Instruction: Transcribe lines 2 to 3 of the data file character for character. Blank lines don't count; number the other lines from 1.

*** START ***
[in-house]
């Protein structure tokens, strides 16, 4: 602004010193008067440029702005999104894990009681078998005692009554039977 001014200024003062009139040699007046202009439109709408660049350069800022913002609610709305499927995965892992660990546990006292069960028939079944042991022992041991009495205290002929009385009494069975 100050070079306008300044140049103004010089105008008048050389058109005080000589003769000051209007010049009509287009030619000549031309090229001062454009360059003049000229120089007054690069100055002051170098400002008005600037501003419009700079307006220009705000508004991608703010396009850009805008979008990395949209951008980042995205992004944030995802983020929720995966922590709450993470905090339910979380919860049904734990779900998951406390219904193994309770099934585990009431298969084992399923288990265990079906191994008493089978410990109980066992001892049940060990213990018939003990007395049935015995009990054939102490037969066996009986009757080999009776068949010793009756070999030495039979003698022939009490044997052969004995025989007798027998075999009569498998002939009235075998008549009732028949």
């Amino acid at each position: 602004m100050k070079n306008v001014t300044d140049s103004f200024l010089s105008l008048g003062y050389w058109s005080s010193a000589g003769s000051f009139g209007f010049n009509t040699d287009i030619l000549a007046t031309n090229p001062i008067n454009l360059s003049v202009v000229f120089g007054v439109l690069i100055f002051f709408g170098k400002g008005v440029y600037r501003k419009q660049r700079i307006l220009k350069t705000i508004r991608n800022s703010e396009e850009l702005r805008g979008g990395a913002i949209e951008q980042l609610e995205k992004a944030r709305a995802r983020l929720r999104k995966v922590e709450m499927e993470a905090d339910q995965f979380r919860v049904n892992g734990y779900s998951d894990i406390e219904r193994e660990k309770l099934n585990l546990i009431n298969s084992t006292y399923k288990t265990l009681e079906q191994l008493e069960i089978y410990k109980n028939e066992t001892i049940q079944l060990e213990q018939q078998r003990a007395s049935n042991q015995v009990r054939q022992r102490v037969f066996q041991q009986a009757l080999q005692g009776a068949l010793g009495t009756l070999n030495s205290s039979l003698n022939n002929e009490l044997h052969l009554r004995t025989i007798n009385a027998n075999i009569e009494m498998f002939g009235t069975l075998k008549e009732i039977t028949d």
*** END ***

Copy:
């Protein structure tokens, strides 16, 4: 602004010193008067440029702005999104894990009681078998005692009554039977 001014200024003062009139040699007046202009439109709408660049350069800022913002609610709305499927995965892992660990546990006292069960028939079944042991022992041991009495205290002929009385009494069975 100050070079306008300044140049103004010089105008008048050389058109005080000589003769000051209007010049009509287009030619000549031309090229001062454009360059003049000229120089007054690069100055002051170098400002008005600037501003419009700079307006220009705000508004991608703010396009850009805008979008990395949209951008980042995205992004944030995802983020929720995966922590709450993470905090339910979380919860049904734990779900998951406390219904193994309770099934585990009431298969084992399923288990265990079906191994008493089978410990109980066992001892049940060990213990018939003990007395049935015995009990054939102490037969066996009986009757080999009776068949010793009756070999030495039979003698022939009490044997052969004995025989007798027998075999009569498998002939009235075998008549009732028949």
């Amino acid at each position: 602004m100050k070079n306008v001014t300044d140049s103004f200024l010089s105008l008048g003062y050389w058109s005080s010193a000589g003769s000051f009139g209007f010049n009509t040699d287009i030619l000549a007046t031309n090229p001062i008067n454009l360059s003049v202009v000229f120089g007054v439109l690069i100055f002051f709408g170098k400002g008005v440029y600037r501003k419009q660049r700079i307006l220009k350069t705000i508004r991608n800022s703010e396009e850009l702005r805008g979008g990395a913002i949209e951008q980042l609610e995205k992004a944030r709305a995802r983020l929720r999104k995966v922590e709450m499927e993470a905090d339910q995965f979380r919860v049904n892992g734990y779900s998951d894990i406390e219904r193994e660990k309770l099934n585990l546990i009431n298969s084992t006292y399923k288990t265990l009681e079906q191994l008493e069960i089978y410990k109980n028939e066992t001892i049940q079944l060990e213990q018939q078998r003990a007395s049935n042991q015995v009990r054939q022992r102490v037969f066996q041991q009986a009757l080999q005692g009776a068949l010793g009495t009756l070999n030495s205290s039979l003698n022939n002929e009490l044997h052969l009554r004995t025989i007798n009385a027998n075999i009569e009494m498998f002939g009235t069975l075998k008549e009732i039977t028949d």